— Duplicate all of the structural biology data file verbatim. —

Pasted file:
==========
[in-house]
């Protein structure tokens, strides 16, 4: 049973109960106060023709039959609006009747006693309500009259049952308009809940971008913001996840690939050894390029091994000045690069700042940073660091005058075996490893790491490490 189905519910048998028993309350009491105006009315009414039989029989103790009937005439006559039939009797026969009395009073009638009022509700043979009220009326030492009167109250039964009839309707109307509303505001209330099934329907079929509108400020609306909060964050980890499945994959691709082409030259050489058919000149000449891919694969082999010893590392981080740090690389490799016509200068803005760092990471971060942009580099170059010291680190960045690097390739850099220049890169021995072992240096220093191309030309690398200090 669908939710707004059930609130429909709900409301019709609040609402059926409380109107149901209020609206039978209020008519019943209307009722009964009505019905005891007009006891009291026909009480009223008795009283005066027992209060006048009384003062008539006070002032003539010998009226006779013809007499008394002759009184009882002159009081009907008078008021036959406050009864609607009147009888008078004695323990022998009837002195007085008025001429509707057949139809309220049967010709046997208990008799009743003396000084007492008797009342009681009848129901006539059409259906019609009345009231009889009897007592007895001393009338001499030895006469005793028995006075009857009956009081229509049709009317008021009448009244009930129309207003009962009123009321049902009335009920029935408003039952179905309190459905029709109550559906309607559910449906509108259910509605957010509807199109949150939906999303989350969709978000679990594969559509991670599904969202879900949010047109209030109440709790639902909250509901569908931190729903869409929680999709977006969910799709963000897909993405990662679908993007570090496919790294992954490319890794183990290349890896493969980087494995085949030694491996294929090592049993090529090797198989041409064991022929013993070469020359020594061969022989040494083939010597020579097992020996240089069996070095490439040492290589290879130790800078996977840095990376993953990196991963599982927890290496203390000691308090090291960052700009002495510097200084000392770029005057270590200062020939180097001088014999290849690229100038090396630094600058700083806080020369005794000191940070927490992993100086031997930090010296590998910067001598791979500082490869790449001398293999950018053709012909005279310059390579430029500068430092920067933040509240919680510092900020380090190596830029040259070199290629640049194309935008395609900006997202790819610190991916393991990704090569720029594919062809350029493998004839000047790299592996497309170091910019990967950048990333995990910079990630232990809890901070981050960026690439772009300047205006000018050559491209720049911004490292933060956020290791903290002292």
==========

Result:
[in-house]
């Protein structure tokens, strides 16, 4: 049973109960106060023709039959609006009747006693309500009259049952308009809940971008913001996840690939050894390029091994000045690069700042940073660091005058075996490893790491490490 189905519910048998028993309350009491105006009315009414039989029989103790009937005439006559039939009797026969009395009073009638009022509700043979009220009326030492009167109250039964009839309707109307509303505001209330099934329907079929509108400020609306909060964050980890499945994959691709082409030259050489058919000149000449891919694969082999010893590392981080740090690389490799016509200068803005760092990471971060942009580099170059010291680190960045690097390739850099220049890169021995072992240096220093191309030309690398200090 669908939710707004059930609130429909709900409301019709609040609402059926409380109107149901209020609206039978209020008519019943209307009722009964009505019905005891007009006891009291026909009480009223008795009283005066027992209060006048009384003062008539006070002032003539010998009226006779013809007499008394002759009184009882002159009081009907008078008021036959406050009864609607009147009888008078004695323990022998009837002195007085008025001429509707057949139809309220049967010709046997208990008799009743003396000084007492008797009342009681009848129901006539059409259906019609009345009231009889009897007592007895001393009338001499030895006469005793028995006075009857009956009081229509049709009317008021009448009244009930129309207003009962009123009321049902009335009920029935408003039952179905309190459905029709109550559906309607559910449906509108259910509605957010509807199109949150939906999303989350969709978000679990594969559509991670599904969202879900949010047109209030109440709790639902909250509901569908931190729903869409929680999709977006969910799709963000897909993405990662679908993007570090496919790294992954490319890794183990290349890896493969980087494995085949030694491996294929090592049993090529090797198989041409064991022929013993070469020359020594061969022989040494083939010597020579097992020996240089069996070095490439040492290589290879130790800078996977840095990376993953990196991963599982927890290496203390000691308090090291960052700009002495510097200084000392770029005057270590200062020939180097001088014999290849690229100038090396630094600058700083806080020369005794000191940070927490992993100086031997930090010296590998910067001598791979500082490869790449001398293999950018053709012909005279310059390579430029500068430092920067933040509240919680510092900020380090190596830029040259070199290629640049194309935008395609900006997202790819610190991916393991990704090569720029594919062809350029493998004839000047790299592996497309170091910019990967950048990333995990910079990630232990809890901070981050960026690439772009300047205006000018050559491209720049911004490292933060956020290791903290002292």